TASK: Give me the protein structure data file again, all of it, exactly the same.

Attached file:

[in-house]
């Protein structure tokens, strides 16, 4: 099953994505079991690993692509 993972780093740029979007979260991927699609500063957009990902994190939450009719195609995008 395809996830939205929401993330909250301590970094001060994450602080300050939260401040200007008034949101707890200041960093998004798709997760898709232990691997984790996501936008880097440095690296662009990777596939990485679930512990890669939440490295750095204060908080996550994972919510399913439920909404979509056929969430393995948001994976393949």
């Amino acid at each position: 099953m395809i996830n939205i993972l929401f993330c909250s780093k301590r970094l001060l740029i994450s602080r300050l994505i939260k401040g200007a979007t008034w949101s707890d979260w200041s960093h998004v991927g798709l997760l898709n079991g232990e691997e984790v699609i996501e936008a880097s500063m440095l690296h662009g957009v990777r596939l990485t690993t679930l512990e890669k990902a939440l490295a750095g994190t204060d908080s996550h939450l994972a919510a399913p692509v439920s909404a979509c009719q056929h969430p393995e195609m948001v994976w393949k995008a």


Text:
[in-house]
């Protein structure tokens, strides 16, 4: 099953994505079991690993692509 993972780093740029979007979260991927699609500063957009990902994190939450009719195609995008 395809996830939205929401993330909250301590970094001060994450602080300050939260401040200007008034949101707890200041960093998004798709997760898709232990691997984790996501936008880097440095690296662009990777596939990485679930512990890669939440490295750095204060908080996550994972919510399913439920909404979509056929969430393995948001994976393949």
């Amino acid at each position: 099953m395809i996830n939205i993972l929401f993330c909250s780093k301590r970094l001060l740029i994450s602080r300050l994505i939260k401040g200007a979007t008034w949101s707890d979260w200041s960093h998004v991927g798709l997760l898709n079991g232990e691997e984790v699609i996501e936008a880097s500063m440095l690296h662009g957009v990777r596939l990485t690993t679930l512990e890669k990902a939440l490295a750095g994190t204060d908080s996550h939450l994972a919510a399913p692509v439920s909404a979509c009719q056929h969430p393995e195609m948001v994976w393949k995008a």